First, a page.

Sim Racing PC dedicated Build Questions

Vince #7

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Greetings racers

I have a 700 to 900 euros budget to build a pc dedicated for mostly sim racing and some other not very heavy games. My pc hardware knwolege is basic to none and im here basically asking for help about some tips for my new pc... what should i spend more money on and what are the crucial parts for a sim racing pc ?

The titles i will be playing are basically all of the ones available on the sim category market incluiding the codemasters formula 1 games (i dont know if they are considered sims by now)
 

Jan Larsen

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Well, the graphics card (for vital, smooth fps) and the CPU for processing power, especially if you race with AI, is probably the two most important things. Remember to choose a GPU and CPU that match eachother to avoid bottlenecking. A decent amount of ram (16GB) would be a good choice too. And a decent powersupply to power the darn thing.
Also consider spending a decent amount of cash on a fast monitor if you havent already done so. 1ms response time is vital to help avoid input lag and if you can get 144fps, get a 144hz monitor. Or if you like eyecandy and can do with 60fps, there no need for 144hz, a 60hz monitor will do just fine.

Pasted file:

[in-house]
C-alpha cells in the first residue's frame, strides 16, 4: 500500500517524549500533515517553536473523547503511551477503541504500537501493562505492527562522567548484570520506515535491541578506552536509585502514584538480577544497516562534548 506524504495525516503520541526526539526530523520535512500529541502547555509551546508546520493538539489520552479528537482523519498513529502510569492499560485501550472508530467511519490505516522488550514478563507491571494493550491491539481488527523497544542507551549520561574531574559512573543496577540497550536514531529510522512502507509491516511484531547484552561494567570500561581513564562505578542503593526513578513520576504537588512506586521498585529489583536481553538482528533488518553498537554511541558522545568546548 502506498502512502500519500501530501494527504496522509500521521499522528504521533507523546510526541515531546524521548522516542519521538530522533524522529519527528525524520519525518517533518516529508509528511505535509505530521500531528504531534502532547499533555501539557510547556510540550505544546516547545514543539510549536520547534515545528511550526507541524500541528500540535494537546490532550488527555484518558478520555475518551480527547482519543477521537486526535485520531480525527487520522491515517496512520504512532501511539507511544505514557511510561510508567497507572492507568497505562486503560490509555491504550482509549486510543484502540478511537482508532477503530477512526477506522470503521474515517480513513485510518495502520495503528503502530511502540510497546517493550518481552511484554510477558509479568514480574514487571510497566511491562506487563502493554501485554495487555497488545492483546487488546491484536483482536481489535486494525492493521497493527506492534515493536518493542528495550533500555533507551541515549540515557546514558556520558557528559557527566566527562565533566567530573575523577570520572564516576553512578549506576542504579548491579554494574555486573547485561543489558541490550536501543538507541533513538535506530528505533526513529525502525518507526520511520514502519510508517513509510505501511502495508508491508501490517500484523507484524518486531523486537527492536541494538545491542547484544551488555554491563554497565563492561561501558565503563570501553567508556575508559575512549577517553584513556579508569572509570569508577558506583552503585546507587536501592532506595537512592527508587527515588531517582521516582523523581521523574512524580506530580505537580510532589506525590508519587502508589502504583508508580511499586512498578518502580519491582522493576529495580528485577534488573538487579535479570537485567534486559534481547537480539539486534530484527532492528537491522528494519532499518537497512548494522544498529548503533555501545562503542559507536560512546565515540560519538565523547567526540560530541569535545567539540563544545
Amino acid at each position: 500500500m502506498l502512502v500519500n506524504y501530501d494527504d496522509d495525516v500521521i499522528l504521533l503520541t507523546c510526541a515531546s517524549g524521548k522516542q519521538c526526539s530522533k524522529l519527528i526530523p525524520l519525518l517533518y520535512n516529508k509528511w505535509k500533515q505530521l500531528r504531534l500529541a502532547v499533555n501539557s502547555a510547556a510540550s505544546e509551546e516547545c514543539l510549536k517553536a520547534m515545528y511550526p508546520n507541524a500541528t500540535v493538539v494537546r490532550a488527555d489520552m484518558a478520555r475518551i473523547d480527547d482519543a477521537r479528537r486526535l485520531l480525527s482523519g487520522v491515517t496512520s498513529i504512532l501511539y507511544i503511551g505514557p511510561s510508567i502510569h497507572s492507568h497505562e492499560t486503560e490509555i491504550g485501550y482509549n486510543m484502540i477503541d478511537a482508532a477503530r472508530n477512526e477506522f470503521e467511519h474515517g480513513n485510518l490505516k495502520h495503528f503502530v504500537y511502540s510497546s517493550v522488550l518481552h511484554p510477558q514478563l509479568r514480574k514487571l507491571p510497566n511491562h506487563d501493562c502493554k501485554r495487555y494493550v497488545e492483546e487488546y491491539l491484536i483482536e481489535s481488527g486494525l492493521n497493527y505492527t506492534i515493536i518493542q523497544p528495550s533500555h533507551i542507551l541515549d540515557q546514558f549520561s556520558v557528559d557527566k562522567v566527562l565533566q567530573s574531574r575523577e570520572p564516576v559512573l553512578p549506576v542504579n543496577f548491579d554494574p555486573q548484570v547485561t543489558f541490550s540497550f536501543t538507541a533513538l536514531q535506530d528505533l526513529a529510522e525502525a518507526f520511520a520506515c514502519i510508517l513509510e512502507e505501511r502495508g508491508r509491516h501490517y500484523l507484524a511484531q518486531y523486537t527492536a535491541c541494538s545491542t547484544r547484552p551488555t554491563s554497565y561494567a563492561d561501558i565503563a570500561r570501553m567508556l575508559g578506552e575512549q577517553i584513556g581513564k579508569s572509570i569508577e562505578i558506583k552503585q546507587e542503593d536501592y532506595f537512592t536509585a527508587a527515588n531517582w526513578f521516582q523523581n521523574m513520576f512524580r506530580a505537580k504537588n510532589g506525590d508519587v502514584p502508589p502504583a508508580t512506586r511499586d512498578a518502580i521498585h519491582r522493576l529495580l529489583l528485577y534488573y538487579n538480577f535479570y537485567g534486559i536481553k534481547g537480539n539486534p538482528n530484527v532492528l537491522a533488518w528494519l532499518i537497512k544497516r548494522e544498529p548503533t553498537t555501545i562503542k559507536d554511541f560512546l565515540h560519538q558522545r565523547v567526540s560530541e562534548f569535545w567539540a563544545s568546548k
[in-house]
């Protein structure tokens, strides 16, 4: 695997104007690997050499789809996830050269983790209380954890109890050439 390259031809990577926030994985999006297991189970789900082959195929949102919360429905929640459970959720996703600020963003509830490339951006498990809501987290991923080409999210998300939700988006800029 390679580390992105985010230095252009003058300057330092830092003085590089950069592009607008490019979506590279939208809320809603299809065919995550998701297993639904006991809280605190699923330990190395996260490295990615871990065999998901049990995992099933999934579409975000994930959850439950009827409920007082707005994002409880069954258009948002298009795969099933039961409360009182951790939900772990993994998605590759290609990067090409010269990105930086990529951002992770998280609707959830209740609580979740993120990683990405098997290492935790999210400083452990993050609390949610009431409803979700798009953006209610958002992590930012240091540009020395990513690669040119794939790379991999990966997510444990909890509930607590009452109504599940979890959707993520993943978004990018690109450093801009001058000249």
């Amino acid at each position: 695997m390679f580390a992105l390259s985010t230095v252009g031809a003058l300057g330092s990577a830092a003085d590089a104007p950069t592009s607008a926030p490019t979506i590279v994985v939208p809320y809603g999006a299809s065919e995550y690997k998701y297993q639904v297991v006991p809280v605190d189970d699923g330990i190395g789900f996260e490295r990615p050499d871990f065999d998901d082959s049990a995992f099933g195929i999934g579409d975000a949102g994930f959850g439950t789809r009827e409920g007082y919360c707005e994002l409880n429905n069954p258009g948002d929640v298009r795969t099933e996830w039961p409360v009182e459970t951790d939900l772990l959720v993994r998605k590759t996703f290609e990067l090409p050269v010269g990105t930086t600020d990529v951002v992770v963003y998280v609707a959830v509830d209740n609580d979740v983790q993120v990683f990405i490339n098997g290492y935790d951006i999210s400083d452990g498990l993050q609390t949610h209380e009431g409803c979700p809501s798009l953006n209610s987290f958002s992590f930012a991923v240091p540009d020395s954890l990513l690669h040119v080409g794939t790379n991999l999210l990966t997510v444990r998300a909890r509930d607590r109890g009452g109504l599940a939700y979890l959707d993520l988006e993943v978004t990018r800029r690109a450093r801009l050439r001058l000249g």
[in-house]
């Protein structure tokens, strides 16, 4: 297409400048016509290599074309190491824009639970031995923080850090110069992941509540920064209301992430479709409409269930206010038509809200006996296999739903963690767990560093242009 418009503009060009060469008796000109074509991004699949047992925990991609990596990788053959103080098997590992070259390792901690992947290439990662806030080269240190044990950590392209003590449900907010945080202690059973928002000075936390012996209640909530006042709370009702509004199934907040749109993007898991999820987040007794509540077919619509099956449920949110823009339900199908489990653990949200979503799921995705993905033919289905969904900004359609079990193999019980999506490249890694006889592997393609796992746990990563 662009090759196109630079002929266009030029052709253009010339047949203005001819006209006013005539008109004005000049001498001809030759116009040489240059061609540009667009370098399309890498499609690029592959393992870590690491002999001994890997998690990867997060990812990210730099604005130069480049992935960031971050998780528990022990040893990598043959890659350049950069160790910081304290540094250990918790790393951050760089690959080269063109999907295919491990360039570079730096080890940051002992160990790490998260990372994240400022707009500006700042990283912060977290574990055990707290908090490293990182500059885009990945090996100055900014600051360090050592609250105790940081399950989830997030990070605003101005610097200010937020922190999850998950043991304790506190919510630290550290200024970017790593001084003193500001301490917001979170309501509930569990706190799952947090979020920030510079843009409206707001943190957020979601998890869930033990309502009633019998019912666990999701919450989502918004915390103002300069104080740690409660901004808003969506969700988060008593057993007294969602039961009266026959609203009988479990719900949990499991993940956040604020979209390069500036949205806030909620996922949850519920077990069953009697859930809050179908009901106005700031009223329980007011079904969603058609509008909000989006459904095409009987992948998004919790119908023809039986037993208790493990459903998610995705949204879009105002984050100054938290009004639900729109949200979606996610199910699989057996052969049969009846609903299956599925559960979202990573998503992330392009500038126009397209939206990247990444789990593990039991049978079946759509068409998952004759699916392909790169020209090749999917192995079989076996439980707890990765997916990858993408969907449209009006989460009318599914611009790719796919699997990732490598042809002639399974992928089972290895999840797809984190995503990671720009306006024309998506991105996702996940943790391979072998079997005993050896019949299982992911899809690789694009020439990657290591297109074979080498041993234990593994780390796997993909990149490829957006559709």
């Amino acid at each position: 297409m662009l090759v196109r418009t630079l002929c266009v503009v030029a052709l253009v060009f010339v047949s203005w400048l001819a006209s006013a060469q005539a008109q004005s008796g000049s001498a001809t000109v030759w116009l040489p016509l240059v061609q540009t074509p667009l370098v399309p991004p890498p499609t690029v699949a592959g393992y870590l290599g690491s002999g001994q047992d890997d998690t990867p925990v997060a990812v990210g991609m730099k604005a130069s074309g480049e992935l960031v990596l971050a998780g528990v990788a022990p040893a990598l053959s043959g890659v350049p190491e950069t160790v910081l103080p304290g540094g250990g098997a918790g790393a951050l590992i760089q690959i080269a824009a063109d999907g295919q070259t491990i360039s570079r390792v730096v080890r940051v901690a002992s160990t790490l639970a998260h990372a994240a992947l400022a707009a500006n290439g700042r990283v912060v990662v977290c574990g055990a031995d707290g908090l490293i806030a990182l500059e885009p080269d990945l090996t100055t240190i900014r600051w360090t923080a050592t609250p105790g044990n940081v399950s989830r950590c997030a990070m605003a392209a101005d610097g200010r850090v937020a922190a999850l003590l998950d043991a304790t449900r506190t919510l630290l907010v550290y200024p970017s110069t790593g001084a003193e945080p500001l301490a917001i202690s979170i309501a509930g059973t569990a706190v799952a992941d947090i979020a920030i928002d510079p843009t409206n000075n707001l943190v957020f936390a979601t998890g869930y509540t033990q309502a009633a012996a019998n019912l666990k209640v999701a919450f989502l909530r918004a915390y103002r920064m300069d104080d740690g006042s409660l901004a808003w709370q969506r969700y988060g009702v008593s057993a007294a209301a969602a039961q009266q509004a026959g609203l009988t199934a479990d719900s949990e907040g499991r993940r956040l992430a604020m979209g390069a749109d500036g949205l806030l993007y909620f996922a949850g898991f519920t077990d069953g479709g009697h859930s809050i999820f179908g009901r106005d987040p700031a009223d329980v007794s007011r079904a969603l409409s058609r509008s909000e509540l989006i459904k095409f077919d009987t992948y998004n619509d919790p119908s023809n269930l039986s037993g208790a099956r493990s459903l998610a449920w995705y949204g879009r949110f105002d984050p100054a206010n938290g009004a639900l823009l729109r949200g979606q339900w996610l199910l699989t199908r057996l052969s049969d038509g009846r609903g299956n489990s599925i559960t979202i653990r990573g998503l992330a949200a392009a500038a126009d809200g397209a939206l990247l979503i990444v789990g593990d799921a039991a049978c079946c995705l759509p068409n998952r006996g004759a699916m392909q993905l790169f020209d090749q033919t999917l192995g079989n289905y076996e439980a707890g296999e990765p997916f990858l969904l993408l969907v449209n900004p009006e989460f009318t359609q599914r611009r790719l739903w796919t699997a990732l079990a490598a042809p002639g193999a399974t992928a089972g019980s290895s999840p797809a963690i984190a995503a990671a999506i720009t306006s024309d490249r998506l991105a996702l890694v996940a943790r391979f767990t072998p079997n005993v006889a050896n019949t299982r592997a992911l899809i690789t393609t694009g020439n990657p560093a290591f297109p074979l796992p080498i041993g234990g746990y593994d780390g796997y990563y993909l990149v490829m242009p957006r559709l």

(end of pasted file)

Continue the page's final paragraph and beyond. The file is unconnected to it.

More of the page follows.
dud

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You need to state some preferences of yours, even if you have little experience. Answer what you can.

Do you want to display at a high resolution such as 4x or triple screen? Or do you do single 1440p or 1080p? Plan on VR?

Do you want very high video quality (no the same as resolution)?

Do you expect to spend time with a lot of cars on screen (races, multiplayer, AI) or do you want pretty looking hotlapping?

Remember that highly competitive eSport people all use very low video quality and very low resolution. They just need to be told the state of the game in the most efficient manner. What do you think about this vs. making it pretty?

Does your budget include the monitor(s)?

Generally here are my money spending preferences:
  • A quality power supply is most important, next to the video card